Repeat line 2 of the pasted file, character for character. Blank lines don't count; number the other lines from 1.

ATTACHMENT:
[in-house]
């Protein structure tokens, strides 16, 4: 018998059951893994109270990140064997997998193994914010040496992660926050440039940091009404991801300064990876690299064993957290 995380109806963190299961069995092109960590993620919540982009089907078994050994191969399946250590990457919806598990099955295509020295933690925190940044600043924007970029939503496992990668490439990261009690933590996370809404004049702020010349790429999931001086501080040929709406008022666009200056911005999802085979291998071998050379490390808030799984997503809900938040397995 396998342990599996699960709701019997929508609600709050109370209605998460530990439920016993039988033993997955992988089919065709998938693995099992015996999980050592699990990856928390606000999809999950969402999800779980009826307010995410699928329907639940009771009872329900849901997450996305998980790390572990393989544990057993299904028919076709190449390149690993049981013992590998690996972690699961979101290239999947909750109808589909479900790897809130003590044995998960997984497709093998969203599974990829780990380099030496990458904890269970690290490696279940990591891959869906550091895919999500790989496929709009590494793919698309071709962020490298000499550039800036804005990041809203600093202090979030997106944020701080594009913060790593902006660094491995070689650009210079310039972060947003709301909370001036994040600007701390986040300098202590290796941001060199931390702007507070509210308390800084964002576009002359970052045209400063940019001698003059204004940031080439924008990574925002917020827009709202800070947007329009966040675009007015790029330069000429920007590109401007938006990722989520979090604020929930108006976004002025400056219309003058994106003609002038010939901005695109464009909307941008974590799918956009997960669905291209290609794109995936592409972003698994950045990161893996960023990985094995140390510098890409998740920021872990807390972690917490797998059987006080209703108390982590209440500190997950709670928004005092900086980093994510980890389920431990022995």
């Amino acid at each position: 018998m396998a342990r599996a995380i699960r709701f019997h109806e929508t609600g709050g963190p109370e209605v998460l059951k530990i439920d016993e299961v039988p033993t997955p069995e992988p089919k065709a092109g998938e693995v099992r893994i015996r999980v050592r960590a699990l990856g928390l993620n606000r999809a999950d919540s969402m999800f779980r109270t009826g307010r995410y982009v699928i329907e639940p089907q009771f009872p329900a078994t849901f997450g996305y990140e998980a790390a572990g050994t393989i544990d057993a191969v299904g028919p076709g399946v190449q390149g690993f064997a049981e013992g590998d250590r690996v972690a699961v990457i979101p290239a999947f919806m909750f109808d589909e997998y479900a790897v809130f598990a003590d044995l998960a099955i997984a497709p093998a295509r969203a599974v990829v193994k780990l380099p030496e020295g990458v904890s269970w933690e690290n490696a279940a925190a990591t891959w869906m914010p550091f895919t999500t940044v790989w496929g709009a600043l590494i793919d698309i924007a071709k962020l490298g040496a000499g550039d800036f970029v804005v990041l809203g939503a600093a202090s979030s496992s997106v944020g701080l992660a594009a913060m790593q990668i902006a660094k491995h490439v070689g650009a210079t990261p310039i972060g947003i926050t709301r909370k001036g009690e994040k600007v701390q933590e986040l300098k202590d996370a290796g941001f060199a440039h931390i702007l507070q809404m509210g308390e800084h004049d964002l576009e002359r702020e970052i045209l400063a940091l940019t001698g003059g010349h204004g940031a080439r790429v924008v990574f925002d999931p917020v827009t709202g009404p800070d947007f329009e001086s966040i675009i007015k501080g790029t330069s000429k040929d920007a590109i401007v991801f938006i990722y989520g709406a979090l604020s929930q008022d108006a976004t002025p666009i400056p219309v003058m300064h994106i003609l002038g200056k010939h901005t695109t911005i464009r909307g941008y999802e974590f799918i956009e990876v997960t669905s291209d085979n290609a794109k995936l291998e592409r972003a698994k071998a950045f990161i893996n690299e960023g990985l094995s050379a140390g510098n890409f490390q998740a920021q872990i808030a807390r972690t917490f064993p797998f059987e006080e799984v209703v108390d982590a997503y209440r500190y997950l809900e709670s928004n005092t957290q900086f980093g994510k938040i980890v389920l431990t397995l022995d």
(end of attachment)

């Protein structure tokens, strides 16, 4: 018998059951893994109270990140064997997998193994914010040496992660926050440039940091009404991801300064990876690299064993957290 995380109806963190299961069995092109960590993620919540982009089907078994050994191969399946250590990457919806598990099955295509020295933690925190940044600043924007970029939503496992990668490439990261009690933590996370809404004049702020010349790429999931001086501080040929709406008022666009200056911005999802085979291998071998050379490390808030799984997503809900938040397995 396998342990599996699960709701019997929508609600709050109370209605998460530990439920016993039988033993997955992988089919065709998938693995099992015996999980050592699990990856928390606000999809999950969402999800779980009826307010995410699928329907639940009771009872329900849901997450996305998980790390572990393989544990057993299904028919076709190449390149690993049981013992590998690996972690699961979101290239999947909750109808589909479900790897809130003590044995998960997984497709093998969203599974990829780990380099030496990458904890269970690290490696279940990591891959869906550091895919999500790989496929709009590494793919698309071709962020490298000499550039800036804005990041809203600093202090979030997106944020701080594009913060790593902006660094491995070689650009210079310039972060947003709301909370001036994040600007701390986040300098202590290796941001060199931390702007507070509210308390800084964002576009002359970052045209400063940019001698003059204004940031080439924008990574925002917020827009709202800070947007329009966040675009007015790029330069000429920007590109401007938006990722989520979090604020929930108006976004002025400056219309003058994106003609002038010939901005695109464009909307941008974590799918956009997960669905291209290609794109995936592409972003698994950045990161893996960023990985094995140390510098890409998740920021872990807390972690917490797998059987006080209703108390982590209440500190997950709670928004005092900086980093994510980890389920431990022995």